Church leaders also said the measures seemed to be an "attempt to weaken the Christian presence in Jerusalem". Church officials only said that it would be until further notice.
Jerusalem Mayor Nir Barkat said on Twitter that the tax did not include places of worship and that it was "illogical" to expect church-owned commercial property to keep on being tax-exempt.
State Minister for Media Affairs Mohammad Momani expressed the Kingdom's rejection of the "systematic" measures by the Israeli authorities to alter the historical and legal status quo that exists in the holy city including the confiscation of properties and bank accounts of the city's churches by the so-called "Jerusalem Municipality" under the pretext of not paying dues.
The church, where Jesus is believed to have been crucified, buried and resurrected, is one of Christianity's holiest sites.
The heads of Jerusalem's holy churches chose to implement the dramatic move in protest against the municipality's intention to collect property tax from church-owned properties that are not being used as houses of prayer and the Knesset bill that seeks to allow the state to confiscate properties sold by the churches since 2010 and compensate the owners.
Christian leaders say the proposed law would make it harder to sell Church land, a key source of funds.
Rachel Azaria, the lawmaker who sponsored the legislation, said in a statement she agreed to delay the committee's discussion by a week so that "we could work with the churches" to try to resolve the dispute.
The Jerusalem municipal authority is claiming that church-owned businesses and property which are not used as houses of prayer should not be able to enjoy a break from local property taxes.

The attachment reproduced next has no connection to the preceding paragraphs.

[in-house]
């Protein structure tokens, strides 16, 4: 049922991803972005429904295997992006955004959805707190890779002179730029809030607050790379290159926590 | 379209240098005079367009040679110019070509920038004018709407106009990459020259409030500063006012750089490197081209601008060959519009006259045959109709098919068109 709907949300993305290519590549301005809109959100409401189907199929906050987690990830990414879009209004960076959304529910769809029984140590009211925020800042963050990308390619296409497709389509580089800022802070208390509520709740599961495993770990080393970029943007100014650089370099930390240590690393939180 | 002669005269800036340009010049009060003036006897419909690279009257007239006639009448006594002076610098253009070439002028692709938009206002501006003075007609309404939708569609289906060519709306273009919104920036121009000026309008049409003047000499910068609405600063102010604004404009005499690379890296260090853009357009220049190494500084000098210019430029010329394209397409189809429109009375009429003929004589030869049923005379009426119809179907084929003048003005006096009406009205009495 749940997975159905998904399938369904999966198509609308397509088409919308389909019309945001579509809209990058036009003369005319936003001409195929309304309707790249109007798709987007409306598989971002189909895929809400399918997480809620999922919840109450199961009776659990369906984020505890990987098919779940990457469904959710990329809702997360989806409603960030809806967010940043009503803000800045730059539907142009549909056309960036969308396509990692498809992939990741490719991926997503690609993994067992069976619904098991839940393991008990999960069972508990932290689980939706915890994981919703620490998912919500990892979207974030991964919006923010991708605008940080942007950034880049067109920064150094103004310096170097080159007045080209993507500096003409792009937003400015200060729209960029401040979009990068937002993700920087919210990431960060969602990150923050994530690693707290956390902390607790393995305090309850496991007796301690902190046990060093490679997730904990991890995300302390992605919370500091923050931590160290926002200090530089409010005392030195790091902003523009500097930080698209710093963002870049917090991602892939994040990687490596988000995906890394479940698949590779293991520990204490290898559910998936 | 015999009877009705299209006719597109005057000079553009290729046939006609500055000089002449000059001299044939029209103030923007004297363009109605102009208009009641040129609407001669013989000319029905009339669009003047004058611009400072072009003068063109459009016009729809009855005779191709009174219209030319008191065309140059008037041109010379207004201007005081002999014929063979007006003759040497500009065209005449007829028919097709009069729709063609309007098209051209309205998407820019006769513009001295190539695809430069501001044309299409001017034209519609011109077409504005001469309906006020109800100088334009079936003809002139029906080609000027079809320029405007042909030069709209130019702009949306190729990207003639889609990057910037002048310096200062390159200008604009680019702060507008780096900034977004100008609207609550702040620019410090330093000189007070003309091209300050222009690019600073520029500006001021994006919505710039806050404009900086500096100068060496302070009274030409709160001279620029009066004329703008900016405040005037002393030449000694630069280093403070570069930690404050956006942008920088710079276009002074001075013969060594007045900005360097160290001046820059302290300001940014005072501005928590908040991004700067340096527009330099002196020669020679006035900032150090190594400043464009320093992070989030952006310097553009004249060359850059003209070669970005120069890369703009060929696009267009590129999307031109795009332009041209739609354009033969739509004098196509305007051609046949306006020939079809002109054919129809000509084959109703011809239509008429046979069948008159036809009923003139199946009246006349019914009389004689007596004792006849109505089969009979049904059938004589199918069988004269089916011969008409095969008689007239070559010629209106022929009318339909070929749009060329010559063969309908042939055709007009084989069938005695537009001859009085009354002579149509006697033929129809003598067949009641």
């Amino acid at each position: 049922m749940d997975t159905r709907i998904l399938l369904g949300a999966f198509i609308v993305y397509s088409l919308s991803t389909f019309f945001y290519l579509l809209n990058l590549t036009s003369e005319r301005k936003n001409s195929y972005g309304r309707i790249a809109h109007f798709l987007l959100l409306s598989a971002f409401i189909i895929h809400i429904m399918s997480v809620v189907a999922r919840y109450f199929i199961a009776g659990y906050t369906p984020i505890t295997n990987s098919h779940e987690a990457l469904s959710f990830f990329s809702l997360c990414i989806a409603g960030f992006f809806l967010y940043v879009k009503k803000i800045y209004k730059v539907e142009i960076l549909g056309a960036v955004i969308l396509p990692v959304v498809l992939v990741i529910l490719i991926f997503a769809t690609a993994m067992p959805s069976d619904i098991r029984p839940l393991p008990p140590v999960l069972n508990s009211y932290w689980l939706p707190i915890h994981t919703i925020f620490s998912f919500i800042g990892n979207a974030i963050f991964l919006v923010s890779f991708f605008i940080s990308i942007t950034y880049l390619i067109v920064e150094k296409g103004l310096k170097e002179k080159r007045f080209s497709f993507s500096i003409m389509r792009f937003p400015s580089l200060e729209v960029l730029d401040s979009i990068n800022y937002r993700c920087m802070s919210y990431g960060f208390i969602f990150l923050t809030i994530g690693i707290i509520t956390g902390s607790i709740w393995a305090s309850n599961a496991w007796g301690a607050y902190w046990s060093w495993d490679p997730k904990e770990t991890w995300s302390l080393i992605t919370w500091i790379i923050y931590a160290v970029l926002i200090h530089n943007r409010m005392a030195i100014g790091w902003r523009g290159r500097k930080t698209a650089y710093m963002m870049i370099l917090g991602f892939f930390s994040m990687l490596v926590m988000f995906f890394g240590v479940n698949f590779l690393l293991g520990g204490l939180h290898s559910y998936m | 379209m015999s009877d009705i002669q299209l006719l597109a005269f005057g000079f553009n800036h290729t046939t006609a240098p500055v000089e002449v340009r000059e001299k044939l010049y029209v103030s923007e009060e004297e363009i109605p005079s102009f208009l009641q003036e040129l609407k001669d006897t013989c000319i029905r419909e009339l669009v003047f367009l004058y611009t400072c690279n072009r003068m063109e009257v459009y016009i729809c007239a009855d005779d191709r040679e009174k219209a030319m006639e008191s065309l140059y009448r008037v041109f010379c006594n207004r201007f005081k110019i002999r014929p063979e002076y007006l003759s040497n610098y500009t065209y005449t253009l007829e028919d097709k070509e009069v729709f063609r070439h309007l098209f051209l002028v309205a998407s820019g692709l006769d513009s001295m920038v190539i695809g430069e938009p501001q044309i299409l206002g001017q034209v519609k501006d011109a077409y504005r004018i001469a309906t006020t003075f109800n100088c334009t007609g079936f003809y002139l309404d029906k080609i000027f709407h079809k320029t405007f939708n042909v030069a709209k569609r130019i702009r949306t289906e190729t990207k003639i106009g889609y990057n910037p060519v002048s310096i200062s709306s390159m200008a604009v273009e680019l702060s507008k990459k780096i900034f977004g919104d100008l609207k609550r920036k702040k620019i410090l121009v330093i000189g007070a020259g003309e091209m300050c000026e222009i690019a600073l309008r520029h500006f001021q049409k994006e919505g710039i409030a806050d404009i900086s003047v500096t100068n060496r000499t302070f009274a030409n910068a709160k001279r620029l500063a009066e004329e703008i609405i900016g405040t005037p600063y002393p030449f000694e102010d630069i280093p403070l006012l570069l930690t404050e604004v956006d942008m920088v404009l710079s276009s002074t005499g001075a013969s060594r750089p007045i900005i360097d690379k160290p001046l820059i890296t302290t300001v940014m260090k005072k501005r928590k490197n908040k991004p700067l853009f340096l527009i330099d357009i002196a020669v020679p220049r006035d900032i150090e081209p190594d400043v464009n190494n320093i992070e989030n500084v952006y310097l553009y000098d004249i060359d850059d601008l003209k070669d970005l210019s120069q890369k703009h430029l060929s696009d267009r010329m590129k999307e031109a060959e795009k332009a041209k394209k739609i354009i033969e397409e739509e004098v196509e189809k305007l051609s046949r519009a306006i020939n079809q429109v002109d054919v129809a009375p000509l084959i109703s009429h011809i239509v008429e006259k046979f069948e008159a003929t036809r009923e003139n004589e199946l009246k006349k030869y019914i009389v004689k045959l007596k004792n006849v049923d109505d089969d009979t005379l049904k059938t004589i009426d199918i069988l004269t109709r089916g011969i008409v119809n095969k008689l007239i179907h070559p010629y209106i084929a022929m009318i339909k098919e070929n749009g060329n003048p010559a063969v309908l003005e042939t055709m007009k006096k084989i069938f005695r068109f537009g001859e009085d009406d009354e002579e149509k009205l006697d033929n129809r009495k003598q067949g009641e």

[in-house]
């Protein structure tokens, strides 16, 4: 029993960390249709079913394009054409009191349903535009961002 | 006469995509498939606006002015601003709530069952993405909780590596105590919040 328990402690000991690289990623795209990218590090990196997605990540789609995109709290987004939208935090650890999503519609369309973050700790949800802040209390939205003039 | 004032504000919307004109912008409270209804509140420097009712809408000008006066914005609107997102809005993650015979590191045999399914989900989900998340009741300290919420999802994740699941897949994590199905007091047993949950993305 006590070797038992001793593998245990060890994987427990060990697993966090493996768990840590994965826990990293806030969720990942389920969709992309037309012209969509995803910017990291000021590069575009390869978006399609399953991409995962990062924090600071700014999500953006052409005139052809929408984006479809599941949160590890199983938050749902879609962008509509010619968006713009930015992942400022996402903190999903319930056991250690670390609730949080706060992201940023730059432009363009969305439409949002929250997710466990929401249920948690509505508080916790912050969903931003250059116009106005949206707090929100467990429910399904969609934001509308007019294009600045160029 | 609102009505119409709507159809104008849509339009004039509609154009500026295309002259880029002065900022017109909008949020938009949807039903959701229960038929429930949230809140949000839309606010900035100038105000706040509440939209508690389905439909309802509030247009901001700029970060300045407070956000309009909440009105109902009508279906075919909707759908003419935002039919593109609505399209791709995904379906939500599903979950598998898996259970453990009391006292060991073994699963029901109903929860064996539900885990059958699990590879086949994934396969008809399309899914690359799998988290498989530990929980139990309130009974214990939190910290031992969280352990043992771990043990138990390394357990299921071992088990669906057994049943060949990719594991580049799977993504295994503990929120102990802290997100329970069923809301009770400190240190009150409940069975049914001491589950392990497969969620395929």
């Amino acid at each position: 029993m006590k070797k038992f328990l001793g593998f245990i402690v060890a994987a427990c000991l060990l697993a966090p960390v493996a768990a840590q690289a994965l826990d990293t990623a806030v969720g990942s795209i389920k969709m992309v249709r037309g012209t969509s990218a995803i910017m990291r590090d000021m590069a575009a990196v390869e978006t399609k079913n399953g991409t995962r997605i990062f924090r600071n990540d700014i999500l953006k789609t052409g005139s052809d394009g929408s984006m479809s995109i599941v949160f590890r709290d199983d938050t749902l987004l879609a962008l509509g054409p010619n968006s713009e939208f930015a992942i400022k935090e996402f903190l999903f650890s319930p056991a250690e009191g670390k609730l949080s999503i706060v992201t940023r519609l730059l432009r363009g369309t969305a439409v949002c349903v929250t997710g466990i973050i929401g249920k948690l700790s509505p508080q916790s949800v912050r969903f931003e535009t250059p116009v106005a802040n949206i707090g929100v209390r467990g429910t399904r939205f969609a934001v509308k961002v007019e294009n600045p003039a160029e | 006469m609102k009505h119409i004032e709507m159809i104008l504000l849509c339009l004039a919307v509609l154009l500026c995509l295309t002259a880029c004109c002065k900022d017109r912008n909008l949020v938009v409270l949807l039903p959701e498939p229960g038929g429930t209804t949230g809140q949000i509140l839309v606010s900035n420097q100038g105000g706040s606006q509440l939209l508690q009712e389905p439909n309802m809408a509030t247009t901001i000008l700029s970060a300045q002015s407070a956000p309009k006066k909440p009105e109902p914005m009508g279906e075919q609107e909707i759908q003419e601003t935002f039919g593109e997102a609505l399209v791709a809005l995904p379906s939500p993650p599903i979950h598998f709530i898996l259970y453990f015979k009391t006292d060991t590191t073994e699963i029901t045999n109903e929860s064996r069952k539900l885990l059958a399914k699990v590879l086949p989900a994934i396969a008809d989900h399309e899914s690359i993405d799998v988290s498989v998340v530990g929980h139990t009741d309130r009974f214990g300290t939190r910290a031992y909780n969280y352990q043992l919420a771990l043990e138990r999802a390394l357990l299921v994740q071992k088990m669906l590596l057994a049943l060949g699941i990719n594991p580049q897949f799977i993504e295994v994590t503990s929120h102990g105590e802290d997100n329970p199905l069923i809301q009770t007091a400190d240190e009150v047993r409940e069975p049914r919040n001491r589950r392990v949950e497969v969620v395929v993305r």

The top clerics blasted the proposed Israeli legislation as "abhorrent... discriminatory and racist", saying that "this reminds us all of laws of a similar nature, which were enacted against the Jews during dark periods in Europe".
The government spokesperson noted that these measures violate worldwide and humanitarian laws and arrangements of the historical situation that has been existing for many years in this regard, as churches have always been exempted from paying such taxes to the city's civic authorities.
Al-Qawasmi called for a firm worldwide stance against the Israeli measures that contravene all conventions on Christian holy sites in the occupied city. "These are not houses of worship", it said in a statement. As for the future of the holy site, "we will decide when and how the church will re-open", they added.
The decision to close the church was extremely rare.
Media captionAdeeb Jawad Joudeh Al Husseini's family have been custodians of Church of the Holy Sepulchre for generations.
Jerusalem's famous Church of the Holy Sepulchre has shut indefinitely in an unprecedented move amid a fierce row with the Israeli government.